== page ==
Wet meadows are treeless plant communities on wet soil dominated by broad-leaved, herbaceous plants with lesser amounts of grasses and sedges. Wet meadows are common as a narrow band along the shores of shallow lakes, along stream margins, and at the edges of marshes.
Common wet meadow plants include: spotted Joe-Pye-weed (Eupatoriadelphus maculatus), white turtlehead (Chelone glabra), lake sedge (Carex lacustris), and bluejoint grass (Calamagrostis canadensis).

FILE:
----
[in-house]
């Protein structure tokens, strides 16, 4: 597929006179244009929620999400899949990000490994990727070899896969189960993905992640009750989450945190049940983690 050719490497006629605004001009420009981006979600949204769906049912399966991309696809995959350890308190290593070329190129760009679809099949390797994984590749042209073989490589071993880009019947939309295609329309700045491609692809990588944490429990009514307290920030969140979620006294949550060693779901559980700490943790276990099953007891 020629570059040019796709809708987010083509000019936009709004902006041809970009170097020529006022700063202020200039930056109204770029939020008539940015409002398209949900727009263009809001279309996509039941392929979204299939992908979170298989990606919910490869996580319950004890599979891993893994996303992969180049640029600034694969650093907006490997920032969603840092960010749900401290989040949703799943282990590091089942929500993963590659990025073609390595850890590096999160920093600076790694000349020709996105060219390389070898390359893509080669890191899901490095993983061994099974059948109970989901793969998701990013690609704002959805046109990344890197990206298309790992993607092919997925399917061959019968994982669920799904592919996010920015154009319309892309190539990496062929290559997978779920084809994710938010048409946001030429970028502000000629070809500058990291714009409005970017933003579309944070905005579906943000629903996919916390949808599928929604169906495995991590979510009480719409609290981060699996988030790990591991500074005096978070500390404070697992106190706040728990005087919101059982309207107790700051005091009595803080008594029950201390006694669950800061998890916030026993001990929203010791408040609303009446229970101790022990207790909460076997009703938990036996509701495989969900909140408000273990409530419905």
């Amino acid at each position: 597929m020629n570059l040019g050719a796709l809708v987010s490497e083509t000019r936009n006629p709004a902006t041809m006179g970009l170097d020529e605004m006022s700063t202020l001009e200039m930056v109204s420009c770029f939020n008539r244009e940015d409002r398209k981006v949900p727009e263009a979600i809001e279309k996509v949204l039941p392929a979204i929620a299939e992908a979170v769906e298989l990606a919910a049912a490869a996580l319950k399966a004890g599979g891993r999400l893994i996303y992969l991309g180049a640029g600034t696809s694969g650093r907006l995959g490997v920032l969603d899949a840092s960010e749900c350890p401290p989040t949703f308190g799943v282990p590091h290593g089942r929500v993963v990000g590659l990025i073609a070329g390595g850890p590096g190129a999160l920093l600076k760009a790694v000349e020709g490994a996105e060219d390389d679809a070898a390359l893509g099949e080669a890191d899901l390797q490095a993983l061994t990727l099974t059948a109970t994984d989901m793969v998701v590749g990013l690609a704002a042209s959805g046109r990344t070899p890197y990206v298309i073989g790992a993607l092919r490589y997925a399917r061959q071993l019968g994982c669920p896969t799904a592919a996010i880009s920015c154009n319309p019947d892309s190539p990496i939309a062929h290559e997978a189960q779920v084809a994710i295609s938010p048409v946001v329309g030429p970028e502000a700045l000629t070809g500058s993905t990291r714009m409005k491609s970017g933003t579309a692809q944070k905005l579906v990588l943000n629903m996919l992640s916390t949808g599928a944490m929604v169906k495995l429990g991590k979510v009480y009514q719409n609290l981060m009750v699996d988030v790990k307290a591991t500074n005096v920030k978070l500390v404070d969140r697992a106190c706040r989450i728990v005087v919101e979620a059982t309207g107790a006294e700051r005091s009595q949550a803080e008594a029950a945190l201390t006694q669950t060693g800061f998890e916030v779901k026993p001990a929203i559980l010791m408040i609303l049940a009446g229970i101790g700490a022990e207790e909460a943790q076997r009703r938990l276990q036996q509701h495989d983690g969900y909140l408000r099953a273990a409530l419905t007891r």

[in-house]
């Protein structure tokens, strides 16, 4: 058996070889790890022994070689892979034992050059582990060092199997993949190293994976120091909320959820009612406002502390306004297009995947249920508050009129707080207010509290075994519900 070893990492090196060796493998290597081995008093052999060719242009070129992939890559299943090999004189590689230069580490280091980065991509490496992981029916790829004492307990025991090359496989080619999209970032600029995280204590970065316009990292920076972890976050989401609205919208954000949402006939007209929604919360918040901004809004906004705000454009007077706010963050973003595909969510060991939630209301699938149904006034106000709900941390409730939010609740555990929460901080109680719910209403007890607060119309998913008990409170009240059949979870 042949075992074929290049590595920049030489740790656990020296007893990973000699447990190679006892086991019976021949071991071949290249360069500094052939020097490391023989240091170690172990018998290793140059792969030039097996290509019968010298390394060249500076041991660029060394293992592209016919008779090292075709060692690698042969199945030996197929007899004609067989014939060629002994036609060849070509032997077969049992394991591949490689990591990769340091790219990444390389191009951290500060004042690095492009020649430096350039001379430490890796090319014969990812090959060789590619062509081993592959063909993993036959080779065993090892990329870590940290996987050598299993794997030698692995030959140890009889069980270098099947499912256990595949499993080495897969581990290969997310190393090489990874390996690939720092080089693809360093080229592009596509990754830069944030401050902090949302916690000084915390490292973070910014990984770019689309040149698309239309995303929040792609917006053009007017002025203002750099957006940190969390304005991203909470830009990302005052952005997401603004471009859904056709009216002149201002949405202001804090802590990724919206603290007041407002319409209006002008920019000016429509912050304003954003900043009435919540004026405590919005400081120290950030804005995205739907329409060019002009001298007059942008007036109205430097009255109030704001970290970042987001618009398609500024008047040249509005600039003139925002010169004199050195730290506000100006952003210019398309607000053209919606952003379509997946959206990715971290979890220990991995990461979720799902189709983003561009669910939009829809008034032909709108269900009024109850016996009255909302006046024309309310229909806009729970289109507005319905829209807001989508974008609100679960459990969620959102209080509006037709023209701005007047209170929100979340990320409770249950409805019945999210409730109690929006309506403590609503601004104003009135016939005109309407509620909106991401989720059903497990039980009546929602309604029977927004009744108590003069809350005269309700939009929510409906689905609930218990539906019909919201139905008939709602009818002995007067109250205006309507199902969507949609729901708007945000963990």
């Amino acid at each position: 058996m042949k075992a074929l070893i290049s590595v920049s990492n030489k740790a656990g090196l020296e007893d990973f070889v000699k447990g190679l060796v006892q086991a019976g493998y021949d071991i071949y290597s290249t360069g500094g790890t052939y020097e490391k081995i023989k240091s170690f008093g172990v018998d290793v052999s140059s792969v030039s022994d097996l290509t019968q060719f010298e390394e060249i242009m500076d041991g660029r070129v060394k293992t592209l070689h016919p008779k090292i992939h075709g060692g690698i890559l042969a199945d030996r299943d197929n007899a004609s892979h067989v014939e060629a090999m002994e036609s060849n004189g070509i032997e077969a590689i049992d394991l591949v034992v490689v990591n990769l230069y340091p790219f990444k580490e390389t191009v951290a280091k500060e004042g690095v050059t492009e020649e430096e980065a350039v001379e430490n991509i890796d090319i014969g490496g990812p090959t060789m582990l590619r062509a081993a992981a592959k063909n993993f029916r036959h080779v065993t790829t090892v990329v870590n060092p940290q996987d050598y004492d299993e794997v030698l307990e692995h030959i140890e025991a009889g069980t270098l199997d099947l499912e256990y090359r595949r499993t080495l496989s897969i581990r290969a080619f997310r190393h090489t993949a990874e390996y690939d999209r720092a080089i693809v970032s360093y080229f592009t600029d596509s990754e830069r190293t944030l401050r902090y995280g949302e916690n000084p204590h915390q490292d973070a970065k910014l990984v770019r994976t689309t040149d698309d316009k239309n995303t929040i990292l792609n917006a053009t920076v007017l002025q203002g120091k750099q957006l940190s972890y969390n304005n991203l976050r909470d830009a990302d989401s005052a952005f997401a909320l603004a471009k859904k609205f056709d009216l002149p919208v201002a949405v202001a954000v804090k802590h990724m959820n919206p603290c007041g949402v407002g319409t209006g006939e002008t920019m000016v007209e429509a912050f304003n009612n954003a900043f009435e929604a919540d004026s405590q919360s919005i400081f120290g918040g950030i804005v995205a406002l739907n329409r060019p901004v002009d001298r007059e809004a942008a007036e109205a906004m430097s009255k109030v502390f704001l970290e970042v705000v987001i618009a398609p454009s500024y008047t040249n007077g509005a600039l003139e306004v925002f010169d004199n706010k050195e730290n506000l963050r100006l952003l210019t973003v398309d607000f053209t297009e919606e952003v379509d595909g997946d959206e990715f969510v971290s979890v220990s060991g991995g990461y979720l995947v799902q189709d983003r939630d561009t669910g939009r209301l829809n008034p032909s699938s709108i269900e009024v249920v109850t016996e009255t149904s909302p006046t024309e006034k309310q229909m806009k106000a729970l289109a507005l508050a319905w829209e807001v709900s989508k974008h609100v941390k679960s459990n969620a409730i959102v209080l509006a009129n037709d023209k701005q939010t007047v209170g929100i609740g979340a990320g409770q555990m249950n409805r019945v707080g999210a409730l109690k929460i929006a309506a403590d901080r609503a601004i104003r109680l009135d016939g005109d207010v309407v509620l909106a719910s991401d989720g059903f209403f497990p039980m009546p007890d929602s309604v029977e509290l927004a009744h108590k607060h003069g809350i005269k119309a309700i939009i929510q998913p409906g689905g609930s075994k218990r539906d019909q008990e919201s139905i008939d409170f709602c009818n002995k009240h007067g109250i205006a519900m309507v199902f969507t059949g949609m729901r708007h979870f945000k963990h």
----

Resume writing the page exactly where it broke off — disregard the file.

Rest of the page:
Wet meadows differ from marshes because they grow in wet soil but not in standing water, and they differ from prairies because they are not dominated by grasses.
Soil nutrient levels are usually high in the wet meadow zone, so the vegetation is often dense and tall. It provides excellent habitat for songbirds, but it also acts as a barrier to geese that will not pass through it, not even to graze on a mowed lawn.